“It is required that, when Accredited Persons at the Games post any Olympic Content, it be confined solely to their own personal Olympic-related experience,” it states, suggesting that no news is good news, but writing of one’s aspiration to appear on a box of Wheaties is acceptable.

Moreover, “the IOC considers blogging, in accordance with these guidelines, as a legitimate form of personal expression and not as a form of journalism.” Micro-blogging, fittingly, was addressed via tweet on the Olympics’ official Twitter account where athletes were encouraged to share the thrill of victory and the agony of defeat: “Athletes go ahead and tweet, as long as it’s about your personal experience at the games.”

As a live event, the Oscars have little fear of its winners being revealed prior to some celebrity saying, “The envelope, please.” At worst, entertainment journalists will offer a deluge of online snark, which they will later recapitulate online, in print and wherever else news goes to die. If Oscar winners tweeted their acceptance speech ? la “You like me, you really like me. #Oscar,” that might warrant a re-tweet or two. But, alas, no.

Sonoma’s Oscar Awards

Roll out the red carpet, get on your designer duds and pause, pivot and pose for the paparazzi – Oscar is back.

As in years past, preceding the big to-do on Sunday, the Academy of Motion Picture Arts and Sciences separately celebrated scientific and technical achievements in the film industry with its so-called Sci-Tech awards. This, of course, was conducted in another (cheaper) ceremony a few weeks ago and honored the part of the biz most likely to have sprung from the AV Club. Yeah, missed that one too but glad to know the high school social caste system persists.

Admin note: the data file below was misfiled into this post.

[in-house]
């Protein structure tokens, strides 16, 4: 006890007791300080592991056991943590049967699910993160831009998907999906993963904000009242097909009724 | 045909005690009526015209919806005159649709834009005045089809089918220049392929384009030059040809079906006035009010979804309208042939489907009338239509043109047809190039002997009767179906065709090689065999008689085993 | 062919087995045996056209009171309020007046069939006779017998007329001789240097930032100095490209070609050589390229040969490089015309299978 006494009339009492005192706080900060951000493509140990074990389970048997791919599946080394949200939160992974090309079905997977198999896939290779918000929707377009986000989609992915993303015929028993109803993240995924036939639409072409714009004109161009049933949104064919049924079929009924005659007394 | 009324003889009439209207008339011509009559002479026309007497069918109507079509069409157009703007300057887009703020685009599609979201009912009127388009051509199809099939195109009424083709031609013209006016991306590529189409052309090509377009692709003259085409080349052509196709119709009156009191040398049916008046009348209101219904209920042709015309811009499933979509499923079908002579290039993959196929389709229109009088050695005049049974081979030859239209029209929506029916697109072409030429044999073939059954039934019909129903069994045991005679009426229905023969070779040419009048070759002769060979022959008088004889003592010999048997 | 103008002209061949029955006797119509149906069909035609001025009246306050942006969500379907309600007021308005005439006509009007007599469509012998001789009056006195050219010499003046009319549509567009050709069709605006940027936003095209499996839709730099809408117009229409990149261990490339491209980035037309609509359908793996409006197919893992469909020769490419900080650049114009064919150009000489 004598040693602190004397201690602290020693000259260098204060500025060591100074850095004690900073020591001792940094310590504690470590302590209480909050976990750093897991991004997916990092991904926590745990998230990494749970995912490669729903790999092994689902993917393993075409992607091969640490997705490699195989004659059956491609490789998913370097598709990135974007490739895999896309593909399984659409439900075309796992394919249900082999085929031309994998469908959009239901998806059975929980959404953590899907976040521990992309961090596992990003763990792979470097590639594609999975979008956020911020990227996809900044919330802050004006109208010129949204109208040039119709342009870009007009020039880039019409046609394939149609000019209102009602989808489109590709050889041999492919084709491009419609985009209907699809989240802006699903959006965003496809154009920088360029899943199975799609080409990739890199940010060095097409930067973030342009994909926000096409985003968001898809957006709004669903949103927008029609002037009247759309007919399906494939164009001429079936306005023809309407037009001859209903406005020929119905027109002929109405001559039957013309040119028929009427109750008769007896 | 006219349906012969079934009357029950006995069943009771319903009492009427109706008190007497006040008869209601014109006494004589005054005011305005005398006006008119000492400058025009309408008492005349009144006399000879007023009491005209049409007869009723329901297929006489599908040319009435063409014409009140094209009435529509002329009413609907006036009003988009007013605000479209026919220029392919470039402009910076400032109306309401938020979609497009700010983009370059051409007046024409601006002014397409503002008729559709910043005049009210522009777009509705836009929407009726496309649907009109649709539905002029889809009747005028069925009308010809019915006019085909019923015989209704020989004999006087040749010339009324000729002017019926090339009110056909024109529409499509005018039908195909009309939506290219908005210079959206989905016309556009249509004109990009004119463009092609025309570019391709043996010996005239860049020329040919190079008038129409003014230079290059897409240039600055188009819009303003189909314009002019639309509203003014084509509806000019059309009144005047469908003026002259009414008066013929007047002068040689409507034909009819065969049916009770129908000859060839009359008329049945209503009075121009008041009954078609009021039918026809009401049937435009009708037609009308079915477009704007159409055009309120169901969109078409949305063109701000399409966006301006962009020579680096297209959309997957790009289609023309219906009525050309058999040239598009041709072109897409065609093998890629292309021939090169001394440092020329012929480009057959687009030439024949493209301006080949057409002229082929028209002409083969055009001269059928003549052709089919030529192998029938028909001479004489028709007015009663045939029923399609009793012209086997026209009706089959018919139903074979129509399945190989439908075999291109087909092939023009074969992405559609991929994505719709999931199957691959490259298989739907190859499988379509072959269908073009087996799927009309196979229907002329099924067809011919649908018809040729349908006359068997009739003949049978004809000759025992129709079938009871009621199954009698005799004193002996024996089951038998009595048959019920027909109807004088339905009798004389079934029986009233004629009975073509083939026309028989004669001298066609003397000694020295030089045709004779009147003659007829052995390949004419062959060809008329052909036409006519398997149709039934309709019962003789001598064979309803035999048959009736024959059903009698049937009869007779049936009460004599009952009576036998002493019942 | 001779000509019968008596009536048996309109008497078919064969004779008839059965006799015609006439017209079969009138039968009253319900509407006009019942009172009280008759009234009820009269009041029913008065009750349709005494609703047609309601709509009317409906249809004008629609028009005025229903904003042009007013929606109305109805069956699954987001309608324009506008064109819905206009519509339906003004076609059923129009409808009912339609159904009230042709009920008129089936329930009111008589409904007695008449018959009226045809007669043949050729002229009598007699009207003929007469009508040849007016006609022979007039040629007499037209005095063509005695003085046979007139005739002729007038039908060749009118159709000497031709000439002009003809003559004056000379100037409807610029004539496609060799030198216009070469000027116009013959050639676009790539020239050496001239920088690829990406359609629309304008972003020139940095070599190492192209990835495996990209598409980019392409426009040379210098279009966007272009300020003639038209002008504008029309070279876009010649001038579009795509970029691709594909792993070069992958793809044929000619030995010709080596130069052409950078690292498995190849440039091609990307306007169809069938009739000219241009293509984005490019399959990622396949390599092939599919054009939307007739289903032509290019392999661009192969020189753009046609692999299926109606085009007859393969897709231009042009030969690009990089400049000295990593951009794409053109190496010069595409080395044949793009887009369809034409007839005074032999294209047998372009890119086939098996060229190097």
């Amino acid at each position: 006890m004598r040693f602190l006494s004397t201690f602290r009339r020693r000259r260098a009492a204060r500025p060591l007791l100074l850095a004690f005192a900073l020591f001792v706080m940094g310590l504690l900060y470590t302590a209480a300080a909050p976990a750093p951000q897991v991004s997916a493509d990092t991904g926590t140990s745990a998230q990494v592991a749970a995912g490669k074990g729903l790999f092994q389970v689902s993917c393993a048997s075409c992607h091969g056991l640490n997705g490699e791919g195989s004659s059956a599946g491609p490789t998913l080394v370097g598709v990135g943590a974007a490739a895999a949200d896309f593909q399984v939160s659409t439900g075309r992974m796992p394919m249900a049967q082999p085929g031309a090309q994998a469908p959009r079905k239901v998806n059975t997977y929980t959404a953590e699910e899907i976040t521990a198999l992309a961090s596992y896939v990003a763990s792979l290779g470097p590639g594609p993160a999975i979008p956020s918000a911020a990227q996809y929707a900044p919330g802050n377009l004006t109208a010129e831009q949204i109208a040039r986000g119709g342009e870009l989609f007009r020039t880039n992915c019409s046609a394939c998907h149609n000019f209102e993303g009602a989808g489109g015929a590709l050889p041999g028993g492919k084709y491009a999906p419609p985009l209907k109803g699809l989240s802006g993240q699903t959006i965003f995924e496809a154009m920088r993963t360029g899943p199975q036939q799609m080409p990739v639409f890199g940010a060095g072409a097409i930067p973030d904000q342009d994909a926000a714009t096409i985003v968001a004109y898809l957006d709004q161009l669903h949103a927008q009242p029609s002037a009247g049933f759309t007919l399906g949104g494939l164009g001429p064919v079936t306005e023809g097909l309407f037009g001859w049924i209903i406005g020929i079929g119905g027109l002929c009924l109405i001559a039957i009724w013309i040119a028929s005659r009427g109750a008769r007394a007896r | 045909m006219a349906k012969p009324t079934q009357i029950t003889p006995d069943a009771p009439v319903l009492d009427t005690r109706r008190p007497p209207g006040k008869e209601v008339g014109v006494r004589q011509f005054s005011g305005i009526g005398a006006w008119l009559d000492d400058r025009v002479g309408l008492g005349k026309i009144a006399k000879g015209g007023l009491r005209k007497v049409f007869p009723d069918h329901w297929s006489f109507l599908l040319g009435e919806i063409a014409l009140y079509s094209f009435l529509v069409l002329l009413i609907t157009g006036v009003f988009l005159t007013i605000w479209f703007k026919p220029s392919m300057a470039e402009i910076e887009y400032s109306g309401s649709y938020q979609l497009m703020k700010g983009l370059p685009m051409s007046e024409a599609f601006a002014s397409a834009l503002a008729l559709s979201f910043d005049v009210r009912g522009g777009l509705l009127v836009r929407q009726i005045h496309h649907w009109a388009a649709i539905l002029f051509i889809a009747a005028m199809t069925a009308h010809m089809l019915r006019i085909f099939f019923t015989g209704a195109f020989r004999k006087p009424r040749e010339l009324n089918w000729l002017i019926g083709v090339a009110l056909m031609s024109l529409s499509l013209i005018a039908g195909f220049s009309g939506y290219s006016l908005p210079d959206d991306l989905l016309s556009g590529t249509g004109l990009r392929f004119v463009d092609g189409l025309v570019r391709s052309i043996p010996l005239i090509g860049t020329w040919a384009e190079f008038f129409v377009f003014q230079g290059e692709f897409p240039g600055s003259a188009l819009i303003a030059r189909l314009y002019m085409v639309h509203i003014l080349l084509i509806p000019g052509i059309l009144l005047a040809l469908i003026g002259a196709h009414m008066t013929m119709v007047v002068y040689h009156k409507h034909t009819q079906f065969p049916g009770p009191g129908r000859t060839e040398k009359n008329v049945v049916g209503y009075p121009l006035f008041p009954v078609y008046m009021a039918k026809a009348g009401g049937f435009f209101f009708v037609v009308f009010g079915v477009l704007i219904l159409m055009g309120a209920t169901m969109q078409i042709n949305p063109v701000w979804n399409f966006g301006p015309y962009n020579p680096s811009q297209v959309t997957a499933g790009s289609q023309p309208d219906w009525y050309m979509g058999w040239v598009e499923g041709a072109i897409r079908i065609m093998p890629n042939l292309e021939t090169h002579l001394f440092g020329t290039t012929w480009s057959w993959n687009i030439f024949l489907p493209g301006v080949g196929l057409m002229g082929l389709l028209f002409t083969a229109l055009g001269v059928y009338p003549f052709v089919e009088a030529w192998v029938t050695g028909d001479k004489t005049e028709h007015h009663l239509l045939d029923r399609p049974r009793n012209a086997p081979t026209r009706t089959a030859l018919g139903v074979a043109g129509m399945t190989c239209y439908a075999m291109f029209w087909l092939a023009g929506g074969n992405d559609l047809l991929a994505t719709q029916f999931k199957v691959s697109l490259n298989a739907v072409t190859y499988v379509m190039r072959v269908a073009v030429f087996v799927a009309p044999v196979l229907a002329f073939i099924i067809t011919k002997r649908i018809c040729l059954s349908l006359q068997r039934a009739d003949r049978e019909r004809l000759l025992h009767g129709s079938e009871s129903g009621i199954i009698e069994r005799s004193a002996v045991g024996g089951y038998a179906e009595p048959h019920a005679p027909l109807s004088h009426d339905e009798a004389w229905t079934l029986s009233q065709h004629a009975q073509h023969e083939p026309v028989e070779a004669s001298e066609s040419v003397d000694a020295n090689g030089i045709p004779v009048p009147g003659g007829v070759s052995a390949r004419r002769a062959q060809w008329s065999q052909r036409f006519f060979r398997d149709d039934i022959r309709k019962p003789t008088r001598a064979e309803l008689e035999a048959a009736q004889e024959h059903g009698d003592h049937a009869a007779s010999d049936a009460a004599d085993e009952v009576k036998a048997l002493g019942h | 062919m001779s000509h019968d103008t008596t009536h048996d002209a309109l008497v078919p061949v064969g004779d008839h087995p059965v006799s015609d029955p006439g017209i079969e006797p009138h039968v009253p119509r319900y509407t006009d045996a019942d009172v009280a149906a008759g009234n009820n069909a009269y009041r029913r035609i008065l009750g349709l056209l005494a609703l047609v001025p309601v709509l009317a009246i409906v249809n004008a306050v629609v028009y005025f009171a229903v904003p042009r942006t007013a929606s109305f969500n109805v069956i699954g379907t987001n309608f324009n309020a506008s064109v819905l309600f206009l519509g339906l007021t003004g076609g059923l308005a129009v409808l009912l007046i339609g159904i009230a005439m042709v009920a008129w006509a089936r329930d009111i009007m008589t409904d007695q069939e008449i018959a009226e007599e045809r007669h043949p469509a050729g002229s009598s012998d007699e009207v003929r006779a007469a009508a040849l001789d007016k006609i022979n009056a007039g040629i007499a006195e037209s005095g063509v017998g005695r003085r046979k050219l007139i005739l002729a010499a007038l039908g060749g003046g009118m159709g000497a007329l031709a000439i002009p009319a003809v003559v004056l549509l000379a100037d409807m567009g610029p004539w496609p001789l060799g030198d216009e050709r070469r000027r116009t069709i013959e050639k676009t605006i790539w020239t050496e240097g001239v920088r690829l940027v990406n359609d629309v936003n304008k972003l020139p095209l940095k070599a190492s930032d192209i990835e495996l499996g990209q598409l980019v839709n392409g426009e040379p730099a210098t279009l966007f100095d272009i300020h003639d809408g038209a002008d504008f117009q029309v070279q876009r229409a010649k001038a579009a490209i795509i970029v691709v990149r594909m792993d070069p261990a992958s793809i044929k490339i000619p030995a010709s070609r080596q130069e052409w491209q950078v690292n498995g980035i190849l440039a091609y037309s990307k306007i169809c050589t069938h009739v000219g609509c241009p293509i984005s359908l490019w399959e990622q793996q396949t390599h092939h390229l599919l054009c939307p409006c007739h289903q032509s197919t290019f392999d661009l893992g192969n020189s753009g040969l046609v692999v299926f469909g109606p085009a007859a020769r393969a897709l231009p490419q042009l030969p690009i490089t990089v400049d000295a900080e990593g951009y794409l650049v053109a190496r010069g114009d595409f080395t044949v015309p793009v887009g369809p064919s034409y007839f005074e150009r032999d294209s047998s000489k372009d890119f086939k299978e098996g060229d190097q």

For those not attending the actual Oscars, our local Sonoma International Film Festival annually hosts an Oscar party sure to be every bit as glamorous as its inspiration (this year it will be hosted at Estate, visit for details), which, given the surprisingly high number of Oscars gracing local mantels is tantamount to the real deal and you don’t have to play cruise director on someone’s ego-trip for an invite. However, there’s no local shindig for achievements that fall outside the purview of the Hollywood popularity contest. Nor are there Oscar categories reflective of the Sonoma experience itself – not the “wine, cheese and retirees” scene often identified with the area, but the daily grind of Sonoma living that gets the terroir under one’s nails.

Consider these local achievements not coming to a theater near you:

The award for “Best Set Direction Evoking a General Sense of Dilapidation and Corporate Absenteeism” goes to (drum roll) McDonald’s on Sonoma Highway. Local lore suggests that an arch meant to span the highway as a “gateway” to the Springs was kyboshed by the state highway system, though pedestrians can pass through a smaller, “consolation arch” on the highway’s eastbound side. It’s ironic that a sign with a pair of Golden Arches and a gaping hole kicked through them currently greet travelers to the west side. Congrats, Mickey D’s! Be sure to reference how you ruin both “waistlines and sightlines” in your acceptance speech (there, I just spared you a c-note to Bruce Vilanch).

The nominees in the category of “Best Obligatory Right Turn” included, – facing south – “First Street West to Napa Street” and – facing north – “First Street West to Napa Street.”

This was the first time that a single street has enjoyed two nominations for right turns traveling in opposite directions. Another nominee, “Verano to Fifth Street West” was disqualified when it was discovered that it was actually a left turn from Fifth West to Verano and technically a bend rather than a turn. The statue went to “First Street West to West Spain,” which accepted the honor with the pithy “Two wrongs don’t make a left, but three rights do.”

The award for “Best Special Effect on a Manhole Cover” went to Sonoma Court Shops, which is studded with several such bronze-hued medallions, each of which are generically branded save for one that mysteriously reads “Santa Rosa Transit.” Surely, no one would venture to a transit mall 20 miles away and man-handle a manhole cover from its native habitat and transplant it to sparsely traveled Sonoma walkway where it would go unnoticed for years. This is clearly the work of a special effects wizard who effectively retouched the once-bland manhole cover to appear as if it were displaced from some far off land. Bravo! The magic of movies lives not only in our hearts, but under our feet.